Since you are using MariaDB, you can use the VIRTUAL columns feature, without changing the existing columns:

Add a virtual (persistent) column and the appropriate index:

ALTER TABLE sales 
    ADD COLUMN transaction_date DATE NOT NULL
               AS DATE(transaction_utc) 
               PERSISTENT 
    ADD INDEX special_IDX 
        (username, country_id, transaction_date, sale_usd, commission_usd) ;
share|improve this answer
    
Yes, I thought about splitting the date/time, but figured there was still some other issue. I do have an index on those same fields in a differnet order, you saying I should just modify the order of the fields in the index? –  JesseP Oct 27 '12 at 20:38
    
Yes, the order of columns in the index matters a lot. The only other index that might be good (or even better) is if you transpose the two columns: (username, transaction_utc, country_id) –  ypercube Oct 27 '12 at 20:45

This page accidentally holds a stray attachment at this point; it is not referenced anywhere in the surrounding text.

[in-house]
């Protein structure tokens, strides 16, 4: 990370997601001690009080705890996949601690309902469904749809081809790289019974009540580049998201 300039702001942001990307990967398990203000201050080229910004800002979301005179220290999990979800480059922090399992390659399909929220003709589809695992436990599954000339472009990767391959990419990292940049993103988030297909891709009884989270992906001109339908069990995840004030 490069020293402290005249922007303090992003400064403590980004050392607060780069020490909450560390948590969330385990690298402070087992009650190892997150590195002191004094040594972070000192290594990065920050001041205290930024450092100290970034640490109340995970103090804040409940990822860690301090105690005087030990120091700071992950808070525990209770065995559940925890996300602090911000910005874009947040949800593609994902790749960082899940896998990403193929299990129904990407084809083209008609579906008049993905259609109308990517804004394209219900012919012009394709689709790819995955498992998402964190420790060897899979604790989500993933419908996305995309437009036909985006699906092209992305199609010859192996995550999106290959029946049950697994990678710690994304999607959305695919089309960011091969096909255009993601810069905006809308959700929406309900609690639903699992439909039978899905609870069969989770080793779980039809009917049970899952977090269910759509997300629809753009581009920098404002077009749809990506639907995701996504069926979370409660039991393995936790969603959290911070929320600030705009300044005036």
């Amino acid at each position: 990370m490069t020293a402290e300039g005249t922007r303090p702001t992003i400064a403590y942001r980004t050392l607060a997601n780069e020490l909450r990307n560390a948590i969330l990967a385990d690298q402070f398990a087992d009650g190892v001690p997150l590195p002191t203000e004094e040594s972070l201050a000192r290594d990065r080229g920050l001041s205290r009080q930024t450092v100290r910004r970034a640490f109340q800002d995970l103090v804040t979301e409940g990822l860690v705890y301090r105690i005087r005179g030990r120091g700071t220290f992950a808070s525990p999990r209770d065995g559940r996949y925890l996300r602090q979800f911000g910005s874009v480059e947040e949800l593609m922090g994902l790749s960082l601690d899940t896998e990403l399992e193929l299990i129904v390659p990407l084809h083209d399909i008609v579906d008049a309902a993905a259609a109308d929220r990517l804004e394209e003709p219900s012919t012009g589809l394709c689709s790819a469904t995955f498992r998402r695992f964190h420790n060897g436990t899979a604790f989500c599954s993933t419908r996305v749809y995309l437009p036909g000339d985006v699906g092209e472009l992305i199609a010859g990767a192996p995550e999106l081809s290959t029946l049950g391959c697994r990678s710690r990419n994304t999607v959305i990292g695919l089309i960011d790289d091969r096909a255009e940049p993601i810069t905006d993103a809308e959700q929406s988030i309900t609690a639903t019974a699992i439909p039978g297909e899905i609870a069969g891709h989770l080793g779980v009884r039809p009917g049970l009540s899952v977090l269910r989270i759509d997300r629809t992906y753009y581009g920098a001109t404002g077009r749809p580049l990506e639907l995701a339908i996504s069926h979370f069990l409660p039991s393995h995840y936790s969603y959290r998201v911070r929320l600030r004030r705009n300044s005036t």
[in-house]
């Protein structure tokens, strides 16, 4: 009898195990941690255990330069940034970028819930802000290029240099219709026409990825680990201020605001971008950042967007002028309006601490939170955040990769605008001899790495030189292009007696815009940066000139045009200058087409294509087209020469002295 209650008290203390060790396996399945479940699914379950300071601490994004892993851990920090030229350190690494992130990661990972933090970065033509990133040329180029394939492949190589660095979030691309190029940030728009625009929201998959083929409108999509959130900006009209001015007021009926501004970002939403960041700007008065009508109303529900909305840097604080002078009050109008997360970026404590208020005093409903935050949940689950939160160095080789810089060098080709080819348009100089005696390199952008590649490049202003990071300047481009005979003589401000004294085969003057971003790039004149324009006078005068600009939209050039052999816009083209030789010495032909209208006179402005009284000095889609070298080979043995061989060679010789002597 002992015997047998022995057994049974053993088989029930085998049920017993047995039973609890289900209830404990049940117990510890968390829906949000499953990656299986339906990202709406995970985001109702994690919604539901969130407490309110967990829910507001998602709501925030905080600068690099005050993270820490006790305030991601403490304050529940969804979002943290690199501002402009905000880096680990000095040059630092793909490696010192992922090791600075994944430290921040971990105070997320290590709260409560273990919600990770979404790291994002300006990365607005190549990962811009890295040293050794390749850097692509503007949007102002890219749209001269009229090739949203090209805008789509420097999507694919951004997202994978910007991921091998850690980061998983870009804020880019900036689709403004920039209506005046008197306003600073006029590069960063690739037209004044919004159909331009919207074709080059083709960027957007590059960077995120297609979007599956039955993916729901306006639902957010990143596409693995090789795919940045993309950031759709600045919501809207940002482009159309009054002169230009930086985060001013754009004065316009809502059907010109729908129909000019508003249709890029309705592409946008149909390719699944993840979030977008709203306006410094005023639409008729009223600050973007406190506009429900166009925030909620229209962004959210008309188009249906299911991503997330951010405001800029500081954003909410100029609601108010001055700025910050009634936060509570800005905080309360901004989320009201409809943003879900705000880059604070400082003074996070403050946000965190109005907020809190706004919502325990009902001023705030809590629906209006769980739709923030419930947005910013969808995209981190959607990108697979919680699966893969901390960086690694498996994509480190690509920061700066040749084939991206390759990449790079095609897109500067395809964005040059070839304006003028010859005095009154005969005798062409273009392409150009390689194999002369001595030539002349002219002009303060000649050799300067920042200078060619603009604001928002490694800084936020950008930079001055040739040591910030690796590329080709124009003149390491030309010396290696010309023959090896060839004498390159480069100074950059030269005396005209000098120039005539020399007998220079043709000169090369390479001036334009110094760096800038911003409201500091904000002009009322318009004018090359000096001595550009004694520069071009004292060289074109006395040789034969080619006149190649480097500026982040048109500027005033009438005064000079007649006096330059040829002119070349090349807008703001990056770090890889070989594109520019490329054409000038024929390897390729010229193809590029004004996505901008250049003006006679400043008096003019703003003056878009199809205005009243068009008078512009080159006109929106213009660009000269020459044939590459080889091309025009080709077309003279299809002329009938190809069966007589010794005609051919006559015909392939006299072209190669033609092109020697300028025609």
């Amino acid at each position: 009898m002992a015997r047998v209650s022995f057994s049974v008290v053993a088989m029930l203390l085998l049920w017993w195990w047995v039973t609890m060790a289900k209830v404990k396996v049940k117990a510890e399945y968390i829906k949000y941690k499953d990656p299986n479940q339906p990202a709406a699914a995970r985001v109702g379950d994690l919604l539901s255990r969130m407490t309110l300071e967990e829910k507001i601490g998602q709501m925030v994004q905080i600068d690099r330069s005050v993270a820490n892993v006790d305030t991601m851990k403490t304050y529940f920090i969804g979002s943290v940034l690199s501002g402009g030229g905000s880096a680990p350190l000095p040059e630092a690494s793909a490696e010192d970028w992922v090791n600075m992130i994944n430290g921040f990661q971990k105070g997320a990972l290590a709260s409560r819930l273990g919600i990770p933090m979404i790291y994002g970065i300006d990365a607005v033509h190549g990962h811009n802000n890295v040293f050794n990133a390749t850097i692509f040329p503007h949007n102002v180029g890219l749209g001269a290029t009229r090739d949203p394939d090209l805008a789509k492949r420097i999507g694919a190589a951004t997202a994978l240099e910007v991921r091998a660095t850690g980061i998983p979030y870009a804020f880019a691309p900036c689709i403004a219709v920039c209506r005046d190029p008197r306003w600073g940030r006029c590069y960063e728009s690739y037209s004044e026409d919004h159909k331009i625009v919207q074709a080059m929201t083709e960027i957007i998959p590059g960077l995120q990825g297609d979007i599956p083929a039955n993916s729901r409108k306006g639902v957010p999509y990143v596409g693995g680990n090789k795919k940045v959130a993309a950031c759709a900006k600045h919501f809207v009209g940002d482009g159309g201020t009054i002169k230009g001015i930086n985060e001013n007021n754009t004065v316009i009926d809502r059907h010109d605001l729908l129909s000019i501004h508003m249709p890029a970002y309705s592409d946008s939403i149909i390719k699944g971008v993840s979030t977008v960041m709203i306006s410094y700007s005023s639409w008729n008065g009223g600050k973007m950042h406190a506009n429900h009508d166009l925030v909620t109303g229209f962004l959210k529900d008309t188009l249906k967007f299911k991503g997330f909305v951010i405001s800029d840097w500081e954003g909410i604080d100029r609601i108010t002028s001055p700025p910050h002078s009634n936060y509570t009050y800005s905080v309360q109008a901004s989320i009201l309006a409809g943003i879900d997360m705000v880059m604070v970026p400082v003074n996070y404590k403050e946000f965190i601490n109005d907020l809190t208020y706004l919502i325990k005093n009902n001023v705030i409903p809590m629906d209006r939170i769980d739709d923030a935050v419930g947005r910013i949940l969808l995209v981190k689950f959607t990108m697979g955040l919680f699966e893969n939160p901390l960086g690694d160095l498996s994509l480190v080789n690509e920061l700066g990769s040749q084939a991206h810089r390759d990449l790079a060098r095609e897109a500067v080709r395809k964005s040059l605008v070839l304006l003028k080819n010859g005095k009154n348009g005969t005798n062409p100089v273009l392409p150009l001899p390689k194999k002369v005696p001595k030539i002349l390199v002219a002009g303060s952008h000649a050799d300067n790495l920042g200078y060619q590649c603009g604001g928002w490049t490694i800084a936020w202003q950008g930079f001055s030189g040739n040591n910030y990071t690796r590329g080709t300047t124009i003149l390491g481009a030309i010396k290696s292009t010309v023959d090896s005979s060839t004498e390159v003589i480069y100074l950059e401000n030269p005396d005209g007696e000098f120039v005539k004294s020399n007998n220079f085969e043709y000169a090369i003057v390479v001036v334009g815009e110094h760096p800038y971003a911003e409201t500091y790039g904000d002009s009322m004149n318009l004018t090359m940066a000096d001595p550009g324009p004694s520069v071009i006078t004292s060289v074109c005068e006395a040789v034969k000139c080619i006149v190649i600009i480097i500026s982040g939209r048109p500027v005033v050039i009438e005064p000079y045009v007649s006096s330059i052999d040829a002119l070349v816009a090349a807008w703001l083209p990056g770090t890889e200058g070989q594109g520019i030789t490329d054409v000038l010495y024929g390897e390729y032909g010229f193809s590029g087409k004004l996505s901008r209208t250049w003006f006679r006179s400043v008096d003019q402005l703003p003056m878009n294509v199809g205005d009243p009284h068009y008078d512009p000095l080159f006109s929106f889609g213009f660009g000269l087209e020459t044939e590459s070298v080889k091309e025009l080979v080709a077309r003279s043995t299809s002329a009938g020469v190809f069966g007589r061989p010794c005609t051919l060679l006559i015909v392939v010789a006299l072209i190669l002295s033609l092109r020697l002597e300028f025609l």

wouldn't changing the order of the query do the same? (i saw this didn't have noticeable difference in perf). WHERE ( lss.username = 'someuser' AND lss.transaction_utc BETWEEN '2012-09-26' AND '2012-10-26') Or would leaving the query as is and changing the index as you noted be better? I guess i'm unclear on the order of execution of each part of the query, as i thought it would need to be ("WHERE CLAUSE ITEMS", "GROUP BY ITEMS", "JOIN ITEMS", "RETURNED ITEMS"). –  JesseP Oct 27 '12 at 20:55
    
See my edit of the answer. –  ypercube Oct 27 '12 at 21:03
    
The order in the WHERE does not matter. WHERE a_condition AND b_condition and WHERE b_condition AND a_condition are equivalent and the optimizer knows that. –  ypercube Oct 27 '12 at 21:06